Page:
What are they? These plant parasites are microscopic roundworms that damage plant roots and feed on its vascular system. This causes growths to form, affecting the plant’s capacity to absorb water and nutrients.

Shrubs, trees and herbaceous plants are susceptible to root knot nematodes. These include begonia, azalea, hibiscus, gloxinia, hydrangea, impatiens, cyclamen, coleus, some cacti, rose, and edible plants like tomato, capsicum, chilli, eggplant, rosella, okra, cucumber, pumpkin, melons, Malabar spinach, passionfruit, banana, pineapple, sweet potato among others.  

What are your natural options? Here’s how to get rid of root knot nematodes organically, you can consider using a mix of methods to improve efficacy rates.

Grow biofumigant crops for root knot nematode control

how to get rid of root knot nematodes organically
(Photo by Eva Elijas from Pexels)

Brassicas such as Brassica rapa (field mustard) and Brassica juncea (mustard greens) have bio-fumigation properties and are effective at root knot nematode control when grown as a cover crop, however there are some other plants, like Tagetes patula (French marigolds), Tagetes erecta  (Mexican Marigold) and oats, which are highly capable too.

How it works is it releases compounds to suppress pests and pathogens in the soil. It is effective when in its early flowering stages, plants are chopped or pulped and incorporated into the soil and watered. The soil needs to remain moist for a few weeks, and isocyanate gases are released by the plants as it breaks down.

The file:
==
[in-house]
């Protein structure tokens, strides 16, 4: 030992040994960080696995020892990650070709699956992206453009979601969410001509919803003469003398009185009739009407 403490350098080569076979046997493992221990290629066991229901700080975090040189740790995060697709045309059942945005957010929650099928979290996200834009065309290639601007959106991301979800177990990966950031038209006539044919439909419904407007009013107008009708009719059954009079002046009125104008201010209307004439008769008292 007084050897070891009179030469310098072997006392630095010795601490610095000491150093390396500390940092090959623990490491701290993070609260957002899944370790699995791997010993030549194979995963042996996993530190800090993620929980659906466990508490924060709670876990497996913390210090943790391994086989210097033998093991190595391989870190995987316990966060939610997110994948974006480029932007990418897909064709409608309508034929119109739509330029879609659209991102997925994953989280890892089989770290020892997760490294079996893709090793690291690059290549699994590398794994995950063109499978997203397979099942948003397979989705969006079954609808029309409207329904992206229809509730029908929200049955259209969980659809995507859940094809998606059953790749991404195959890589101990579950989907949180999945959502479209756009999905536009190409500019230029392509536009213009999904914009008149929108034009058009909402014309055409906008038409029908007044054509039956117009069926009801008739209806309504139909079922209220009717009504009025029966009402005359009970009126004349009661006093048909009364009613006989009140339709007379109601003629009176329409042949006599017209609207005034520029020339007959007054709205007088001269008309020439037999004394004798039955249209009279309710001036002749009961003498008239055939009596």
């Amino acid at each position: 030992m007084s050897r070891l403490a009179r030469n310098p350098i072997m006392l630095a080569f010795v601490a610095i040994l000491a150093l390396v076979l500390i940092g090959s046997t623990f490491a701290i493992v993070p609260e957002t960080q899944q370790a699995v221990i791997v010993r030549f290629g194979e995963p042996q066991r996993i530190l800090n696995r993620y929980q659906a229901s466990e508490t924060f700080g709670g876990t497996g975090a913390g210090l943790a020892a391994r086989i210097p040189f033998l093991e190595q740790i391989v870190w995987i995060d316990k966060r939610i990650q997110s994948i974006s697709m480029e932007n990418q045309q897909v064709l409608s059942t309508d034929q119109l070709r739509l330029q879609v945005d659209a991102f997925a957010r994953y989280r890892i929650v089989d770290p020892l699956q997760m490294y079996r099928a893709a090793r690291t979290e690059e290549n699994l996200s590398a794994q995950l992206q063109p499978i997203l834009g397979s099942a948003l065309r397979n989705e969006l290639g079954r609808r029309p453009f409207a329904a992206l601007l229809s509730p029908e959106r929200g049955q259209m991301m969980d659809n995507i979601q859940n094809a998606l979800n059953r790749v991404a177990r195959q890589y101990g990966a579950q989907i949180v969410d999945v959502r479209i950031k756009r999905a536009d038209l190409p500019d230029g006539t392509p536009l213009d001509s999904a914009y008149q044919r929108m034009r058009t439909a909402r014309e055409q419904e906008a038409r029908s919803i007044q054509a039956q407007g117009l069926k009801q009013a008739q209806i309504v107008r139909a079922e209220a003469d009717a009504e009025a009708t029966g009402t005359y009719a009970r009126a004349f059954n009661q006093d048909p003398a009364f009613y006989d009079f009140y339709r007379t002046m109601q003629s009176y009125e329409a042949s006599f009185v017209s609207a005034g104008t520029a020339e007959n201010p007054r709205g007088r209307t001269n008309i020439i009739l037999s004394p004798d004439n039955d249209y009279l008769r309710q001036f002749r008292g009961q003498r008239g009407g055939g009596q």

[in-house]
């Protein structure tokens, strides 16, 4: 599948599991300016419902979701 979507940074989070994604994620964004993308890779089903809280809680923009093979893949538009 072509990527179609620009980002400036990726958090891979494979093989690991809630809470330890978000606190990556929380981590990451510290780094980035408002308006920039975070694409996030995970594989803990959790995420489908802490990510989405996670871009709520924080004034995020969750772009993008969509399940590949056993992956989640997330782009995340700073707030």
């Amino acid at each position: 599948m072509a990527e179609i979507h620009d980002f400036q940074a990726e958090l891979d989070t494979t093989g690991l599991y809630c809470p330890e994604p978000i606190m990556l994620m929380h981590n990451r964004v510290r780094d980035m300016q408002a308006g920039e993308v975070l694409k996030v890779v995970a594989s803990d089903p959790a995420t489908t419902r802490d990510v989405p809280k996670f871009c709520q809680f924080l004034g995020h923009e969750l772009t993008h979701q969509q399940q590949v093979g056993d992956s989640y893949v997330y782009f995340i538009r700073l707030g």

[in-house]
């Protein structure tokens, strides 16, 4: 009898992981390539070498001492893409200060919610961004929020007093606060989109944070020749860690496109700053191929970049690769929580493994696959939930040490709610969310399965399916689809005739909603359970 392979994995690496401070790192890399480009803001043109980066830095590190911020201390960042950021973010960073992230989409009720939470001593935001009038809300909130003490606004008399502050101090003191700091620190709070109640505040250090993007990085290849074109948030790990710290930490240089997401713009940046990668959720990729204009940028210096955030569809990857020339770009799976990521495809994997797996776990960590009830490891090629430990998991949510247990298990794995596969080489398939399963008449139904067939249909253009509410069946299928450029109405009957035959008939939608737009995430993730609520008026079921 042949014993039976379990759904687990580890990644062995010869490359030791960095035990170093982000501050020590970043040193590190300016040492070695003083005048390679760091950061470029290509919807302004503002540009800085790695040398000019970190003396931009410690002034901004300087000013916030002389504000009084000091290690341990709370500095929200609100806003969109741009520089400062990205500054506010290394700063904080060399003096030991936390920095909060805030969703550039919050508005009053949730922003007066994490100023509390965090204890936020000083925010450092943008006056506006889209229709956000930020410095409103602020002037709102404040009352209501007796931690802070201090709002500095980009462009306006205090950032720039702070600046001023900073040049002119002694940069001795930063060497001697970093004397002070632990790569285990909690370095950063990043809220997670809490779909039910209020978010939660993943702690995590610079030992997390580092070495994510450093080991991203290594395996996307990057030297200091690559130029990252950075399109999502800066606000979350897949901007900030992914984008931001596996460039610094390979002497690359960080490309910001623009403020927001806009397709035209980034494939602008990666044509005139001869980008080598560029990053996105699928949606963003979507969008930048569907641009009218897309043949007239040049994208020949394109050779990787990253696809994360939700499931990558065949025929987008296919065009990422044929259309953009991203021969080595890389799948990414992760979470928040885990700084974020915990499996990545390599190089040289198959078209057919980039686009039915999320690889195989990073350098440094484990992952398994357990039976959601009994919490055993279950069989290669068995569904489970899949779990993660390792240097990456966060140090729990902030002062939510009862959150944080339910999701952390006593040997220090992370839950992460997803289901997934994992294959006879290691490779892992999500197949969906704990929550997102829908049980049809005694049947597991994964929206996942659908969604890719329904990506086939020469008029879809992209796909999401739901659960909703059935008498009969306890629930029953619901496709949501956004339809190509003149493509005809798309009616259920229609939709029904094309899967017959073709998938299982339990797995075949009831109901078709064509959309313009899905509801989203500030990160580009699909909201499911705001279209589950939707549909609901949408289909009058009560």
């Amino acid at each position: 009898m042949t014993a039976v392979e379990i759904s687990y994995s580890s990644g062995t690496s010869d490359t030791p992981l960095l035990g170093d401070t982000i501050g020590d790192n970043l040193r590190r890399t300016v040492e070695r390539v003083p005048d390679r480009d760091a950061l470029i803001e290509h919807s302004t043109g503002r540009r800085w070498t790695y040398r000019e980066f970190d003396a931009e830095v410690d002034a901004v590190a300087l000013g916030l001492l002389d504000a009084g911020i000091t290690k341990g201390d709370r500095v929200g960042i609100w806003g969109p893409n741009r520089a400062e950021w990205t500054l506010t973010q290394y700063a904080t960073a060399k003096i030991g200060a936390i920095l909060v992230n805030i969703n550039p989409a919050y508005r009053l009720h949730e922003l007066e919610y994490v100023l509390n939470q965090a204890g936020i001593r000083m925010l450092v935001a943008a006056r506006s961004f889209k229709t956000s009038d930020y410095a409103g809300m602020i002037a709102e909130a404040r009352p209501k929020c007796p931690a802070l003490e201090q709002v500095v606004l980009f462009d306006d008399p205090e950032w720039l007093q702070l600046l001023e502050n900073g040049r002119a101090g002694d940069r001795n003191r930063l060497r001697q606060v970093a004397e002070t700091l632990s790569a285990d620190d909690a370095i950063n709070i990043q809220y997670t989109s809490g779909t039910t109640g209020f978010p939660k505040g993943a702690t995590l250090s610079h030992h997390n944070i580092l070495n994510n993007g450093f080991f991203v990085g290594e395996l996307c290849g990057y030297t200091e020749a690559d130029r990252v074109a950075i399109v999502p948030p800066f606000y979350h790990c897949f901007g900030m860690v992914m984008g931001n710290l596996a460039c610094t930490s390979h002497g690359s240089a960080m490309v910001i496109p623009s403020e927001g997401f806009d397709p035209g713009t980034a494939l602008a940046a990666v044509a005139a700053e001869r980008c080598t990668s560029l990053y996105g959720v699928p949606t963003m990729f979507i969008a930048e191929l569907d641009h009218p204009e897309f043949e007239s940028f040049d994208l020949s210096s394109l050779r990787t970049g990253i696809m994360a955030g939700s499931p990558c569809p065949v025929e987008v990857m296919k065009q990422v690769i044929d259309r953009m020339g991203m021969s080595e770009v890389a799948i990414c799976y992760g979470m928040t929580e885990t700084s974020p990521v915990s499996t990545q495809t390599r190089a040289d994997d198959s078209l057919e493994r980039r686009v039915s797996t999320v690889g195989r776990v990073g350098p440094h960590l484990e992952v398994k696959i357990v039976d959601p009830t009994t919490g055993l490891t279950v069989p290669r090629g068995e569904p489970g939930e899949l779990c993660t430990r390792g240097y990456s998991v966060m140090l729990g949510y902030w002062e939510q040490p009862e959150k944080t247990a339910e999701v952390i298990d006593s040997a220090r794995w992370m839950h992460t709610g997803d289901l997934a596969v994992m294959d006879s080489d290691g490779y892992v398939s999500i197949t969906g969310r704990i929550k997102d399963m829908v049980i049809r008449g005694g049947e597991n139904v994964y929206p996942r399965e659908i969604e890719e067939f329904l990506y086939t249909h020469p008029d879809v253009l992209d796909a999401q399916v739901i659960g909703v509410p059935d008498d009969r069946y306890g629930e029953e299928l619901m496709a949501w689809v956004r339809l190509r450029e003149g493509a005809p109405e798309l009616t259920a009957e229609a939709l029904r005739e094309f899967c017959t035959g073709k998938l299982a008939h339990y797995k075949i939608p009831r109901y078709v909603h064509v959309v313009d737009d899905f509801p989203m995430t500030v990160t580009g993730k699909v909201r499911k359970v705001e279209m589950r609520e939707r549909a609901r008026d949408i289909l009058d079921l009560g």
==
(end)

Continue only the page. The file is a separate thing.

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how to get rid of snails
City, Country

How to get rid of slugs and snails

Many gardeners who have community garden plots or home gardens on the ground floor would have encountered slugs and snails gnawing at their plants, or worse, denuding them. The presence of these gastropods is a recurring event in my garden and I’ve looked at different ways on how to get rid of slugs and snails from my property in Singapore. The snails I usually find are the African Land Snail, Luminescent Land Snail,  Humphrey’s Land Snail and Allopeas Snail but we do have a diverse number of snails in Singapore.

My former flock of chickens would eat the smaller snails and slugs but my current resident flock turn their beaks up at them. So I’ve had to explore other ways of dealing with them that don’t involve slug or snail pellets, something which I’m not terribly fond of because I don’t like the use of poisons in my garden or the likelihood of making my chickens or any wildlife sick.

So which is the best way to get rid of slugs and snails?

Aside from pellets, other tactics that gardeners swear by include copper tape, beer traps/pub, wool pellets, diatomaceous earth, coffee grounds, brambles, and using a plank as a lure, where they can be found and dealt with later. This is a good time to mention that crushed egg shells are not as effective as once thought, because gardeners have found that snails and slugs just crawl over it.

There are however, non-chemical, humane strategies that you can consider, either through preventing or by baiting/trapping, and then relocating. They may come across as the enemy but they are ecologically beneficial. Their diet consists of fungi and rotting leaves and other vegetation, and as detritivores and some say decomposers, they help in breaking down plant waste, cycling nutrients back to the soil. While they are not particularly welcome to our vegetable garden especially, we don’t need to use a take no prisoners approach.

Allopeas snails Singapore
Allopeas snails, or Awl snails, on my chive plants